The Humboldt County Board of Supervisors voted unanimously this morning to move forward with putting a county-wide sales tax before voters in November, though there’s still some questions as to whether the board will opt for a .5 percent or a .75 percent levy.
County Administrative Officer Philip Smith-Hanes told the board that polling commissioned by the county found 63 percent of probable voters said they would likely vote in favor of such a measure and that the number didn’t vary much when asking voters about a tax of .25 percent, .5 percent or .75 percent. Smith-Hanes said a .25 percent tax is projected to bring in about $3 million in additional revenue for the cash-strapped county, while a .75 percent sales tax would generate a projected $9 million.
The tax would be implemented county-wide, meaning it would be levied in cities as well as unincorporated areas, and would be tacked on top of existing sales taxes. For example, Trinidad and Arcata currently have local sales taxes of .75 percent that they impose on top of the state’s 7.5 percent sales tax, bringing the total tax rate for purchases in the cities to 8.25 percent. The county tax would fall on top of that and, potentially, bring the tax rates there up to as high as 9 percent.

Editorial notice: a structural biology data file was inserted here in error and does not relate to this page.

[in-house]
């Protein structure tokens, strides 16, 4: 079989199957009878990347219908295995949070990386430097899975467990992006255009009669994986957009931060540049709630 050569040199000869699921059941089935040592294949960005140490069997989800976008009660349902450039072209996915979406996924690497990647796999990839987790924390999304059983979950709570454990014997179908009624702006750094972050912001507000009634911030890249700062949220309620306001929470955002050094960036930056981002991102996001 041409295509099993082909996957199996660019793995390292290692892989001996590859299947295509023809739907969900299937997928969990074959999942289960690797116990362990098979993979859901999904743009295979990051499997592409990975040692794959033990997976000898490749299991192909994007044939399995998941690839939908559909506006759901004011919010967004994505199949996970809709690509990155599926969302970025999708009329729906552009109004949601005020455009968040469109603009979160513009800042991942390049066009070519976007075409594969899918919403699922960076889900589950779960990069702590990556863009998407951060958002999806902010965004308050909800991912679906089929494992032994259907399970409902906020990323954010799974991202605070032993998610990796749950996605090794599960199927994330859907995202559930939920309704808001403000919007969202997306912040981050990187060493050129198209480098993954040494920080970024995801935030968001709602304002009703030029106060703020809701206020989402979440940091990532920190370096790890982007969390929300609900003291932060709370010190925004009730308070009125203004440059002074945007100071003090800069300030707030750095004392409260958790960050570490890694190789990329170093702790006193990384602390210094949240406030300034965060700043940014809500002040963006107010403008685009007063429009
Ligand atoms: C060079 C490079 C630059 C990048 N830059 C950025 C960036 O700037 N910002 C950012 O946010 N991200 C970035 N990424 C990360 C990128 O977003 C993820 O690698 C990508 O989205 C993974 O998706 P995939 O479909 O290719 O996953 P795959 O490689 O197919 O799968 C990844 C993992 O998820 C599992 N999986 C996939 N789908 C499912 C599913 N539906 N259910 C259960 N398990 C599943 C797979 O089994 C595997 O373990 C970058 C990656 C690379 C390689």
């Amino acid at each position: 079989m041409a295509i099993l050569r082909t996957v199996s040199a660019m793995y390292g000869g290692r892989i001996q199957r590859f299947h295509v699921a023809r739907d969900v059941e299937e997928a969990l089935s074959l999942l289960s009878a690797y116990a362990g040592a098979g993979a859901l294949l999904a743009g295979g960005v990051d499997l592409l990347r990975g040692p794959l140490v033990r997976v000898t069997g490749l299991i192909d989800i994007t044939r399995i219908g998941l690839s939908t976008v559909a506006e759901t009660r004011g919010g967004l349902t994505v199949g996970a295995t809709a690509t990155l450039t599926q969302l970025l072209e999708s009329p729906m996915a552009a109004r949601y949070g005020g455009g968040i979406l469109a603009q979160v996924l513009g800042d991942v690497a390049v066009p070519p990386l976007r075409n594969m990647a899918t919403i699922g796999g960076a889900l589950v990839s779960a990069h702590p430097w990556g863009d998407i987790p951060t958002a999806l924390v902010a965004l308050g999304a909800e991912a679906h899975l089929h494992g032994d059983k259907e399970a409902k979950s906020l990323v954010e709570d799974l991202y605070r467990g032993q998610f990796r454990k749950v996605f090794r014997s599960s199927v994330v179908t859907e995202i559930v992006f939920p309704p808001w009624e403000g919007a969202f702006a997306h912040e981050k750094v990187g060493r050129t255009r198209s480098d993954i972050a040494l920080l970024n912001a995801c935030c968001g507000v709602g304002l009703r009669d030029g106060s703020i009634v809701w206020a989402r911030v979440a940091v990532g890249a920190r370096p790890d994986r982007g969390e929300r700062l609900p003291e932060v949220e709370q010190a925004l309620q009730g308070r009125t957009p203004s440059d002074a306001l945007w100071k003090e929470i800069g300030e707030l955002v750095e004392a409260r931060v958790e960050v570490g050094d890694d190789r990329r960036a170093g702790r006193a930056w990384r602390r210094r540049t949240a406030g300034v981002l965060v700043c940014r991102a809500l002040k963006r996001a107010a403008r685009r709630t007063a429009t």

Smith-Hanes noted that the county tax will not be the only one on November ballots, noting that Fortuna is proposing a 1 percent sales tax hike, Blue Lake is putting a utility users tax on the ballot, Eureka is pushing to renew its .5 percent transaction and use tax and Rio Dell is also mulling putting forward a revenue-generating measure.
The board’s discussion Tuesday made clear the board is moving forward with gnashed teeth. Board Chair and 1st District Supervisor Rex Bohn, at one point, proclaimed that he hates both taxes and government but that he appreciates governmental services, which are in dire need of additional revenue. Third District Supervisor Mark Lovelace countered that he likes government and doesn’t resent taxes any more than he does paying for something at the store. Taxes, Lovelace said, are simply a payment for services.
Lovelace and Second District Supervisor Estelle Fennell both voiced support for moving forward with a .75 percent sales tax, but the balance of the board preferred the .5 percent version. The board agreed to return to the issue next week, when it will vote on a first reading of the proposed measure. For more on the county’s budget situation, read past Journal
. And for more on the board’s tax options and polling done on the issue, see the county staff report from today's agenda packet here
There’s a tax measure coming to a ballot near you. In fact, if you live in a city, you’re likely to see a couple of them.